Variables may be put into arrays, which allows you to group data of the same kind together. Arrays can only have constant sizes, and can only be declared in global scope (outside of functions in system VC code.)

int numbers[15]; // Makes a list of 15 integers
str names[7]; // This one is a list of 7 strings

// The following is illegal:
int foo = 17;
// Verge does not allow this, because foo is a variable, not a constant.
int illegal[foo];

// However, using a define will work out expected:
#define FOO 17
// This is allowed, because FOO is 17 and won't change.
int legal[FOO];

Arrays are defined with the number of elements that they contain, but when accessing the elements you start counting with 0. So if you have 15 elements, they are numbered 0 through 14.

Once you've declared an array, you can set the elements of that array inside a function. So, using the above example (with numbers[15] declared), we can do stuff like this:

// This sets the first member of 'numbers' to 42.
numbers[0] = 42;
// This sets the last member of 'numbers' to 3.
numbers[14] = 3;

// The following line will do very very bad things
// because it is setting data outside of an array's bounds.
// A negative index is always outside of an array
numbers[-1] = 3;
// Likewise any index >= size of the array is invalid.
numbers[10000] = 123;

Note that the VC compiler can't check if an array access will be invalid ahead of time, so it will either cause runtime errors or fail silently. Therefore, you need to be careful to ensure you only access valid indexes of the array, or horrible things happen.

Arrays can also be created in multiple dimensions:

// This creates a 2-dimensional array of ints
int mock_screen[320][240];

// This creates a 3-dimensional array of strings.
string goats[100][100][100];

// This makes a 10-dimensional array of ints.
// making a multi-dim array this big is stupid, 
// but possible.
int tacos[5][4][17][22][79][34][11][19][7000][2];

This is how you assign elements inside of a multi-dimensional array.

// This sets element 0,0 of the array to 12
mock_screen[0][0] = 12; 
// This sets element 123,79 of the array to 43
mock_screen[123][79] = 43;
// This sets element 0,41,12 of this array to "Toothgnip".
goats[0][41][12] = "Toothgnip";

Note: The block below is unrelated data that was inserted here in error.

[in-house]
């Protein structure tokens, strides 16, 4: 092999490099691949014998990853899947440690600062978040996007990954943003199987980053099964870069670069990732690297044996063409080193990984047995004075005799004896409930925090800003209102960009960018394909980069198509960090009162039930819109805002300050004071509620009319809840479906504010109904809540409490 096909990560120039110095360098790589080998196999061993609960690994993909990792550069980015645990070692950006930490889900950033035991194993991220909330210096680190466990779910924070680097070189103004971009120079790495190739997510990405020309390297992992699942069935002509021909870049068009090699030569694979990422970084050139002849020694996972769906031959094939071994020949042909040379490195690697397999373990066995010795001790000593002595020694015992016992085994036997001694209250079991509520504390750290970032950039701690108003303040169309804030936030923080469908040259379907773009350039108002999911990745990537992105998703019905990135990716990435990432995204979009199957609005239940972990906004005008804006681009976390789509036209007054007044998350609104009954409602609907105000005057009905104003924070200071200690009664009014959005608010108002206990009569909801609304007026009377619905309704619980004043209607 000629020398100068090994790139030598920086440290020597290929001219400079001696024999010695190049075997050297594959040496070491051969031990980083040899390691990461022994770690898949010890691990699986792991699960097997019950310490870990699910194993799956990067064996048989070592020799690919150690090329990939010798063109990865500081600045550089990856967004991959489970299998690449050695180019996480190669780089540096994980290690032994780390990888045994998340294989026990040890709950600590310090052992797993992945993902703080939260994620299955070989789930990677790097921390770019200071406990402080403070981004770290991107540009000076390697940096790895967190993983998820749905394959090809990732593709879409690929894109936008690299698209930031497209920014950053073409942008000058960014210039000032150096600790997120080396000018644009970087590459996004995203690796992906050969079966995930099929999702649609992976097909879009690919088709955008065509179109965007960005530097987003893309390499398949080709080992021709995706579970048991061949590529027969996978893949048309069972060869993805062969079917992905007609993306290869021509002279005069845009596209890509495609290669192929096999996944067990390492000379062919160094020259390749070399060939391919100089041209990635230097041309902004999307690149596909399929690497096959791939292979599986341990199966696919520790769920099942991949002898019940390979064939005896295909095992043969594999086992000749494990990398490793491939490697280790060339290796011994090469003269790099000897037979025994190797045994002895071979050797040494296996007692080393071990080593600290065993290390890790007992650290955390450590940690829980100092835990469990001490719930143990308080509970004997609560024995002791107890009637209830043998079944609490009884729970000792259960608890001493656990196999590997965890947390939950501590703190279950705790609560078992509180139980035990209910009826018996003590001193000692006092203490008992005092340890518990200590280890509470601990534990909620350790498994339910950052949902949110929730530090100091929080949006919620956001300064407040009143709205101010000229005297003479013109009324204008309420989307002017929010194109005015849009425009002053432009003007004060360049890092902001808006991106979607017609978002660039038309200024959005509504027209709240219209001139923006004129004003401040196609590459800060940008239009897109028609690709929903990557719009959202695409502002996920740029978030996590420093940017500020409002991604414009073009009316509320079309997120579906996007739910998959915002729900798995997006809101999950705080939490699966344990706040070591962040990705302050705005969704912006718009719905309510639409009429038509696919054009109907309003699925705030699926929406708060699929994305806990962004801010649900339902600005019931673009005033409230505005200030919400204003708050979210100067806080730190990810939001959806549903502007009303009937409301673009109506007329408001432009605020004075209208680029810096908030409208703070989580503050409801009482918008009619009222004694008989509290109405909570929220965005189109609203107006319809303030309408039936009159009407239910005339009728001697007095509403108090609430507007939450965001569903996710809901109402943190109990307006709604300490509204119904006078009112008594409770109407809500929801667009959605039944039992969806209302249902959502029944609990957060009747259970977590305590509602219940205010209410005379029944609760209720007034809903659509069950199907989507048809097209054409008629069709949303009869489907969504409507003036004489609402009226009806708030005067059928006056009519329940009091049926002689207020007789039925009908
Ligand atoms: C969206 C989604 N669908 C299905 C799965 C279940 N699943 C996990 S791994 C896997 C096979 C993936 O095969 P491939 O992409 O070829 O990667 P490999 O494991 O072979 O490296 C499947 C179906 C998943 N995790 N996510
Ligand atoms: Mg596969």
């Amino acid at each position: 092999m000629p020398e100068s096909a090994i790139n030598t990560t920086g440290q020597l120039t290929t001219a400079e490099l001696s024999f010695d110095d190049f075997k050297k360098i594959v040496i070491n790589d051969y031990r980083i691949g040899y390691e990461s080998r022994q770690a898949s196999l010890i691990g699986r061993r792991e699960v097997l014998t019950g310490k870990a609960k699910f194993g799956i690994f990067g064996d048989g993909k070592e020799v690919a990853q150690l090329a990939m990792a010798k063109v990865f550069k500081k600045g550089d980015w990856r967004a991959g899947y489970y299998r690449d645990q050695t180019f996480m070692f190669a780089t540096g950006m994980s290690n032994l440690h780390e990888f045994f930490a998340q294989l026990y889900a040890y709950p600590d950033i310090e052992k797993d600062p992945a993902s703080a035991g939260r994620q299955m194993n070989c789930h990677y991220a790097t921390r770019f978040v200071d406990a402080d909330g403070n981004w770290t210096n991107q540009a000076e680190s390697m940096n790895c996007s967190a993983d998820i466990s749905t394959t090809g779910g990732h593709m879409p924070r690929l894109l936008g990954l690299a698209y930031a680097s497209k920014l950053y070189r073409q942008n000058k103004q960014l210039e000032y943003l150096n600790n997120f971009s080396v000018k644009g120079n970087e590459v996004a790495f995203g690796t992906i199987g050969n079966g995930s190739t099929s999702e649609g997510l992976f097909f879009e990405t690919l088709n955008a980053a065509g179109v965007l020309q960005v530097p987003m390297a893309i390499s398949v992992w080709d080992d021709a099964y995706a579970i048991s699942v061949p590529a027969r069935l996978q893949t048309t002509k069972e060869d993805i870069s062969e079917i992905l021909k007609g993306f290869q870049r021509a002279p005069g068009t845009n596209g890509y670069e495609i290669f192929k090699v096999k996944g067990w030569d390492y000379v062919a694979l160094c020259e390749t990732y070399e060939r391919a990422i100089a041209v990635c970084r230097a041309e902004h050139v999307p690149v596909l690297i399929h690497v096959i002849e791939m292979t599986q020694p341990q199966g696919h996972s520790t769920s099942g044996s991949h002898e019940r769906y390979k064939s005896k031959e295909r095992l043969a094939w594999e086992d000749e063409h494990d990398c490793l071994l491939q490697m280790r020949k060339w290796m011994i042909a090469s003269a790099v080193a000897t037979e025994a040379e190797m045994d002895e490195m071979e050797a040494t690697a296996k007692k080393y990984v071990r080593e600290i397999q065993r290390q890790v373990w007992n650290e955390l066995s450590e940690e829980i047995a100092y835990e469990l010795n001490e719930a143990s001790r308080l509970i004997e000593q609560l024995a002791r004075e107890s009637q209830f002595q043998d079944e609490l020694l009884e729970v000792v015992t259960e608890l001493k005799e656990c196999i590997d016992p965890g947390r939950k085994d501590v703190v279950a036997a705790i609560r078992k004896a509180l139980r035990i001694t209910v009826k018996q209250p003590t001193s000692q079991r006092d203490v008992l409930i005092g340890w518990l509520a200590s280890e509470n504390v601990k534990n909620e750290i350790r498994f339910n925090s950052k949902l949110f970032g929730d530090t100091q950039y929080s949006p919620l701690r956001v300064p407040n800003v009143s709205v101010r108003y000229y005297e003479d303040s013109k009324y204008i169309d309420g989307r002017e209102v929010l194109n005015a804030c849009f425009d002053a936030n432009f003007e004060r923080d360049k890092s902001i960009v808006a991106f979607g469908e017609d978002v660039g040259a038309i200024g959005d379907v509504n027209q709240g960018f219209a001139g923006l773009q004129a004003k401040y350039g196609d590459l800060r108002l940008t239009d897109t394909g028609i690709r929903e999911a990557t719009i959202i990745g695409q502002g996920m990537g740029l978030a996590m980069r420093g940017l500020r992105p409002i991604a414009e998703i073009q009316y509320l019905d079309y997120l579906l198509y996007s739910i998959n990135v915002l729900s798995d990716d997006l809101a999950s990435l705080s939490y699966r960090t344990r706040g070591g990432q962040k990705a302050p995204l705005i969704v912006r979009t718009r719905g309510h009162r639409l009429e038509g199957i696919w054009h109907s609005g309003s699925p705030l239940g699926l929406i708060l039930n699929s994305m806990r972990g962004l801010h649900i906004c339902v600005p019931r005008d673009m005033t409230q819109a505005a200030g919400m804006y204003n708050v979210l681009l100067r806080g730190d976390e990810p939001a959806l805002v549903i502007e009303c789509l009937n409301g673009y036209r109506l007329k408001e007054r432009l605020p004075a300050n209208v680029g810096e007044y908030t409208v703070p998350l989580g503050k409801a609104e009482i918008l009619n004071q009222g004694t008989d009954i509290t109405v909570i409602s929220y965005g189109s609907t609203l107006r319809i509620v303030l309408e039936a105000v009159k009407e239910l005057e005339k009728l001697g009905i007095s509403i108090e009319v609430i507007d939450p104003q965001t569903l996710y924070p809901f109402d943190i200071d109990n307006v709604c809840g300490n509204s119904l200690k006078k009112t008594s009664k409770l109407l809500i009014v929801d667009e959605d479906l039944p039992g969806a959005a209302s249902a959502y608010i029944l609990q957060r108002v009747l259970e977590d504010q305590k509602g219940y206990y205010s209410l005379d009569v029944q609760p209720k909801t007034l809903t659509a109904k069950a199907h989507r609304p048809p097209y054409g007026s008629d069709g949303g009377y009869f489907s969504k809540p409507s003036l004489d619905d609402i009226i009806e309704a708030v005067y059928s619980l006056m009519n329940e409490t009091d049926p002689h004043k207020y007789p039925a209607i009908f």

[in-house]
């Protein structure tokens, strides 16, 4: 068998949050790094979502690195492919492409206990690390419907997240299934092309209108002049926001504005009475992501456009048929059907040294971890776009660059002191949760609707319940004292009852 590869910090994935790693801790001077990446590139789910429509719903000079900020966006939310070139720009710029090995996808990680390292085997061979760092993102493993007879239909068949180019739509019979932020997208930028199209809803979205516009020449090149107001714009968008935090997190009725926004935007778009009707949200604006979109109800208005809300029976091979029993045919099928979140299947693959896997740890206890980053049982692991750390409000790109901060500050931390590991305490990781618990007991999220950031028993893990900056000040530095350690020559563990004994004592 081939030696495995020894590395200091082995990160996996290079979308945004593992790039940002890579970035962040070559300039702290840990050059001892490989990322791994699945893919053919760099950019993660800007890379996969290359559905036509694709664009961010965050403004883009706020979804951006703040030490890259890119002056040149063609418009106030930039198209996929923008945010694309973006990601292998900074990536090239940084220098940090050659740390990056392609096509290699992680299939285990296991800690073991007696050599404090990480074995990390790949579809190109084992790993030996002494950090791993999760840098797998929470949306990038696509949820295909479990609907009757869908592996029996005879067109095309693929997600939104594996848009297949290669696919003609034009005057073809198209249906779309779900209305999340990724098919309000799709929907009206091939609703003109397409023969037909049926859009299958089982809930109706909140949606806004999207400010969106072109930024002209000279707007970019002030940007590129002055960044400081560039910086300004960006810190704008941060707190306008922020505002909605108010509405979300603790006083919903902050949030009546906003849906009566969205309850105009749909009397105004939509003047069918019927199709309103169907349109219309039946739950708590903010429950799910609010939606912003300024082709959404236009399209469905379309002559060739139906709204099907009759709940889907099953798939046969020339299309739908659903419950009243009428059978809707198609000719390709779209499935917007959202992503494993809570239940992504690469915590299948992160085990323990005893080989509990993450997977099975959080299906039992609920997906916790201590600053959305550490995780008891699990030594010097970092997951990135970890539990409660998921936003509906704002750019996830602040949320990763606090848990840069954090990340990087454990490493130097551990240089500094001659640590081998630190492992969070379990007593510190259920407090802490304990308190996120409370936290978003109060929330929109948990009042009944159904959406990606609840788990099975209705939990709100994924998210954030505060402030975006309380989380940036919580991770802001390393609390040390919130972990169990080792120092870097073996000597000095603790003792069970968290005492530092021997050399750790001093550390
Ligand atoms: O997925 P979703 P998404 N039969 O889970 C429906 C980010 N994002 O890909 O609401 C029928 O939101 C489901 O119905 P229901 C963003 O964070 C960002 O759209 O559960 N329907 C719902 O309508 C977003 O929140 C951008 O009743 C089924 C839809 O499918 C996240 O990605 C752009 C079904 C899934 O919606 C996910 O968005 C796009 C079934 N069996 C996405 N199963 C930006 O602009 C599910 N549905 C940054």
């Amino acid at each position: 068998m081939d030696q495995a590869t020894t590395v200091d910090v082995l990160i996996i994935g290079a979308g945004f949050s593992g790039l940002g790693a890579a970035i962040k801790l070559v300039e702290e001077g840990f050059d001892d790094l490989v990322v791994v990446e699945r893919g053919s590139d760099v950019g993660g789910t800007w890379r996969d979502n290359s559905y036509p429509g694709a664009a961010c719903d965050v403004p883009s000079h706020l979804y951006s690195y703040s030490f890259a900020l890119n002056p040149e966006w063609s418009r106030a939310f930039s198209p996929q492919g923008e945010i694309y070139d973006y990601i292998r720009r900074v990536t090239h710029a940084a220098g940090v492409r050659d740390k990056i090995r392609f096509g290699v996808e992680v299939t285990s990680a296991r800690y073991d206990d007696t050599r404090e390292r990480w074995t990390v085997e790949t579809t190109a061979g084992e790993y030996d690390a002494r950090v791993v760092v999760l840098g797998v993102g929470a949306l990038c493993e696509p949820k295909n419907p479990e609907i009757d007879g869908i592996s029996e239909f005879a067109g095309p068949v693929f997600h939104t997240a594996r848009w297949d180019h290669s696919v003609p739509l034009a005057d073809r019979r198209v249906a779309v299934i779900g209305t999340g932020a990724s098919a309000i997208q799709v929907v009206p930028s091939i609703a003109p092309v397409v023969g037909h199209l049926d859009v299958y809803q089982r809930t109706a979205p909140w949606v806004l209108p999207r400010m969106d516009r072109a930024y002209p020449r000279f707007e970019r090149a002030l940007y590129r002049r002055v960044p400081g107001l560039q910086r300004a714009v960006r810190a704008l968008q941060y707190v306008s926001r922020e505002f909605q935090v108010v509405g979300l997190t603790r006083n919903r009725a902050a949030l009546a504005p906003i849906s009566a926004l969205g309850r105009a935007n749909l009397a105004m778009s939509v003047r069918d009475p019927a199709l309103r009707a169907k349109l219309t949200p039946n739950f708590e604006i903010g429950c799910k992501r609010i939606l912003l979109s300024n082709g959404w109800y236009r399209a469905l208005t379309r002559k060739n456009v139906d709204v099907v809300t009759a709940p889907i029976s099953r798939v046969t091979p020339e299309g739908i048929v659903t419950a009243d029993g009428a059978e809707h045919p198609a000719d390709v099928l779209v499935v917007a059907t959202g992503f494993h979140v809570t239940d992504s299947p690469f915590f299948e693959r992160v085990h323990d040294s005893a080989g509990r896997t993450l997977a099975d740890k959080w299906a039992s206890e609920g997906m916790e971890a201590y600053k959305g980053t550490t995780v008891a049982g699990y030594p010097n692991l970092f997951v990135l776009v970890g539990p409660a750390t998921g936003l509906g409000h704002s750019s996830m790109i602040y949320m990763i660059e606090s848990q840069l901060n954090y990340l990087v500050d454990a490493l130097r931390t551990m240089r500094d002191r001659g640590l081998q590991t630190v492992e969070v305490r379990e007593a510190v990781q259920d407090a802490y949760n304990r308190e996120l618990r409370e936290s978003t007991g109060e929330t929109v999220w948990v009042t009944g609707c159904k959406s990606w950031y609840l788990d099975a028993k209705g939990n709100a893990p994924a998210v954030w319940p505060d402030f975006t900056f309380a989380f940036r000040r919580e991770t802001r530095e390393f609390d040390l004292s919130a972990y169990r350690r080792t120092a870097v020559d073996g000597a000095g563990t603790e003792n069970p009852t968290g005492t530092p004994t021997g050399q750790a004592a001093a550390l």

You cannot set an array instance equal to another array instance. You may only set array elements. To wit, this won't work:

int list_a[100];
int list_b[100];

void AutoExec()
    list_a = list_b; // Won't work!

So to get around this, you might consider using a for loop and copying items piecewise:

int i;
for(i = 0; i < 100; i++)
    list_a[i] = list_b[i];

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Talkback #5 written by anonymous on 2005-08-27.

A good way to refer to the dimensions of a 3D array: // X Y Z int coords[100][100][100] // width height depth // or length | / | / ---------#--------- X / | / | Z Y (crude, but what can I say)

Talkback #4 written by jrhee on 2005-04-04.

myArray.length would be nice...

Talkback #3 written by anonymous on 2004-09-26.

I haven't used this version of the engine yet, but I expect that (as in every other programming language I've used) you are not allowed to make arrays with fractional numbers of elements. A single-dimensional array is like a list of numbers. Like this: int list_a[10]; would create an arrangement of integers like this: 0 1 2 3 4 5 6 7 8 9 A two-dimensional array is like a grid of numbers. Like this: int list_b[5][5]; would create an arrangement of numbers like this: (0,0) (0,1) (0,2) (0,3) (0,4) (1,0) (1,1) (1,2) (1,3) (1,4) (2,0) (2,1) (2,2) (2,3) (2,4) (3,0) (3,1) (3,2) (3,3) (3,4) (4,0) (4,1) (4,2) (4,3) (4,4) which would be accessed like this: list_b[0][3] = 20; // Sets the element (0,3) - the element at the fourth column, first row - in the grid above equal to 20. Three and higher dimensions are difficult to type out in table format, but it's pretty much the same. Imagine a cube or 3D rectangle of elements, with each element given a unique coordinate based on its position along the length, width and height of the cube. If list_c is a 3D array, then list_c[3][5][10] is the element in the third column, fifth row, tenth layer up or down...or however you want to interpret it, as 'row', 'column' and 'layer' are all relative to how you want to imagine the cube being laid out.

Talkback #2 written by gamer83 on 2004-09-16.

I don't understand the elemts when creating 3d or 2d integers, can someone please explain?

Talkback #1 written by gamer83 on 2004-09-16.

I have a question, If your fixed point is 100 in tenths, your first array would then be number 0, and last would be 9 or 100?

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